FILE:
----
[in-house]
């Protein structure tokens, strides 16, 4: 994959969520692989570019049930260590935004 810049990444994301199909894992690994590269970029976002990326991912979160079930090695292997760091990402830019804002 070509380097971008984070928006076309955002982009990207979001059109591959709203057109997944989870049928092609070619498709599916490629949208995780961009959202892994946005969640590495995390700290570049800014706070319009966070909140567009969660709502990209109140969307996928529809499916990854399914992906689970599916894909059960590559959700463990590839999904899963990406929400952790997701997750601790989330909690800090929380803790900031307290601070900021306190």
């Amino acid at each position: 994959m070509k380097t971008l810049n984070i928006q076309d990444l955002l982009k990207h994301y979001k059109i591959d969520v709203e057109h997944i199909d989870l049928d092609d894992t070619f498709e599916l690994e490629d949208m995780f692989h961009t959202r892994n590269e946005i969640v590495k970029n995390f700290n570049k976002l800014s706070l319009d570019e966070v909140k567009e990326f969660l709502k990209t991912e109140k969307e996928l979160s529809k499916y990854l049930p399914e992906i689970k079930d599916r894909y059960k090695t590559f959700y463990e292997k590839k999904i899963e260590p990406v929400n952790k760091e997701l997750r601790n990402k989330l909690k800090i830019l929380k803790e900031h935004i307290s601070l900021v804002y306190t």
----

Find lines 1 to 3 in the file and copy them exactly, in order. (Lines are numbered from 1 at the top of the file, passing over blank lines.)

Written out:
[in-house]
């Protein structure tokens, strides 16, 4: 994959969520692989570019049930260590935004 810049990444994301199909894992690994590269970029976002990326991912979160079930090695292997760091990402830019804002 070509380097971008984070928006076309955002982009990207979001059109591959709203057109997944989870049928092609070619498709599916490629949208995780961009959202892994946005969640590495995390700290570049800014706070319009966070909140567009969660709502990209109140969307996928529809499916990854399914992906689970599916894909059960590559959700463990590839999904899963990406929400952790997701997750601790989330909690800090929380803790900031307290601070900021306190």
């Amino acid at each position: 994959m070509k380097t971008l810049n984070i928006q076309d990444l955002l982009k990207h994301y979001k059109i591959d969520v709203e057109h997944i199909d989870l049928d092609d894992t070619f498709e599916l690994e490629d949208m995780f692989h961009t959202r892994n590269e946005i969640v590495k970029n995390f700290n570049k976002l800014s706070l319009d570019e966070v909140k567009e990326f969660l709502k990209t991912e109140k969307e996928l979160s529809k499916y990854l049930p399914e992906i689970k079930d599916r894909y059960k090695t590559f959700y463990e292997k590839k999904i899963e260590p990406v929400n952790k760091e997701l997750r601790n990402k989330l909690k800090i830019l929380k803790e900031h935004i307290s601070l900021v804002y306190t």